Why we don’t need a royal commission into banks

By Steven Munchenberg, Chief Executive, Australian Bankers' Association

An edited version was published in the Sydney Morning Herald, 9 August 2016

Labor did not win the Federal election, but continues its demands for a royal commission into banks. They know it is a popular call. Most Australians, if asked, “would you like to give the big banks a bash?”, will say, “yeah, sure!”

But what does Labor actually want to achieve with a royal commission? What is the problem it is supposed to fix?

During the election campaign, the Leader of the Opposition was asked repeatedly what particular issues a royal commission would look at. He gave various answers, but in one radio interview he did give a clear answer, setting out what he saw as the priorities for a royal commission.

Mr Shorten said that more needs to be done to protect whistleblowers, people with the courage to call out poor behaviour in the banks when they see it. The banking industry agrees. That’s why we’ve promised to implement the highest standards of whistleblower protections across the industry, making sure whistleblowers get independent support and are protected from financial disadvantage.

He questioned whether the way bank staff are paid – particularly in ‘vertically integrated’ banks that offer a wide range of products and services – encourages them to sell products to customers that the customers don’t need. The banking industry agrees that this needs to be look at. That’s why a former Australian Public Service Commissioner, who used to oversee how government employees get paid, is conducting an independent review of payments and commissions to bank staff and to third parties, like mortgage brokers. The industry has promised to remove or change any payments that could lead to poor customer outcomes.

Labor says we need a royal commission to look at a last resort compensation scheme. This is to make sure people who have been given bad financial advice can get their money back, even if their adviser has gone broke or disappeared. The banking industry agrees. That’s why we support such a scheme and are already working on getting one put in place. Banks are also working to make sure they have good systems in place, covering all types of financial products and all financial advice, so that, if the bank hasn’t done the right thing, customers can be compensated.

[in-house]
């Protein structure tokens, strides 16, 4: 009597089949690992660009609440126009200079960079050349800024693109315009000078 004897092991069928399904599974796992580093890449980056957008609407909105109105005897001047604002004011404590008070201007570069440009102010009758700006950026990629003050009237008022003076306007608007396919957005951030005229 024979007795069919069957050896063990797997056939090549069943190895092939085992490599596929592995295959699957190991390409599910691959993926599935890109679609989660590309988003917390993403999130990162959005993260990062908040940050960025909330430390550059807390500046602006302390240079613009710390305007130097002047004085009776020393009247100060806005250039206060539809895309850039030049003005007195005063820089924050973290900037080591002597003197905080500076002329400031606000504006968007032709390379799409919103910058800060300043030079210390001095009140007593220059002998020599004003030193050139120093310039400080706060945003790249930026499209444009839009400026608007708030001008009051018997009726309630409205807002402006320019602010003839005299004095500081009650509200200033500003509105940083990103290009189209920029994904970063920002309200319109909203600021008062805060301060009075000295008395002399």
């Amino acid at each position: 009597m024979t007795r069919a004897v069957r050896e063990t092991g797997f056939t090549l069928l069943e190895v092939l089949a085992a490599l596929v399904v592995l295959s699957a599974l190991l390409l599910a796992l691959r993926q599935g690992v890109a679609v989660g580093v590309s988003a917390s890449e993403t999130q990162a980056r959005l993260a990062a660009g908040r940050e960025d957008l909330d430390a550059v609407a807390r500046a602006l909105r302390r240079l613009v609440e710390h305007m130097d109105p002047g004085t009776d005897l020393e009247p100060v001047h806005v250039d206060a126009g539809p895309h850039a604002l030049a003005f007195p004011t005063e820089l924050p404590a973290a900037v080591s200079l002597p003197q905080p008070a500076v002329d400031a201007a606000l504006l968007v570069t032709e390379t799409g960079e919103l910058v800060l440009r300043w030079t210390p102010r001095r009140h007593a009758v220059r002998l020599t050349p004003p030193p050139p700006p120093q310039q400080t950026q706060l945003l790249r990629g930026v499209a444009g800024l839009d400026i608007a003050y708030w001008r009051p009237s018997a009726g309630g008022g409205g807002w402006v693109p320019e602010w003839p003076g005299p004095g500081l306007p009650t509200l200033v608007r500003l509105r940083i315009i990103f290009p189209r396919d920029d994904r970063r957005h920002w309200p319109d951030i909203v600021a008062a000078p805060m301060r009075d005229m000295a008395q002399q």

Labor has raised valid issues, and we are taking action now. But we are also going beyond the issues identified by the Leader of the Opposition. Banks have promised to appoint a customer advocate for retail and small business customers to make sure any complaints are dealt with promptly. If customers aren’t satisfied with the way a bank has handled a complaint, they can go to the Financial Ombudsman Service. Banks also want to see access to the Ombudsman expanded, so more customers can get an independent hearing and ruling on their complaints.

We’re also setting up an industry register to record any bank employee who breaches the law or a code of conduct. This will make sure people who fail to live up to expected standards of conduct don’t just keep moving from job to job within the industry.

An independent review of the Code of Banking Practice, which sets standards of good conduct for banks, is also underway.

These are real actions by the banks. But why should Australians have confidence that we’ll actually do these things? That’s a fair question, and that’s why a former Australian Auditor-General is responsible for making sure the banks are delivering. An independent quarterly report will show whether we’re living up to our promises. The first report was published in July.

The corporate regulator, the Australian Investments and Securities Commission, will also be keeping a closer watch on the banks. The Government has made the banks pay an additional $121 million to ASIC to boost its regulation of the banks and industry.

ASIC has much greater powers than any royal commission, which can only ask questions and write a report. And ASIC has shown it is not afraid to use those powers.

Labor has claimed that the allegations of ‘rate rigging’ against the banks are a further reason for a royal commission. But ASIC has already taken the banks to court on these allegations. The banks reject these claims and will defend them, so this matter will be settled by Australian courts, as they should be, not by Labor’s royal commission.

There have been problems in the banking industry. We accept that. Our answer is to fix these things now, so customers can trust their banks and have confidence that their bank is doing the right thing by them. Labor’s answer is a royal commission that produces yet another report.

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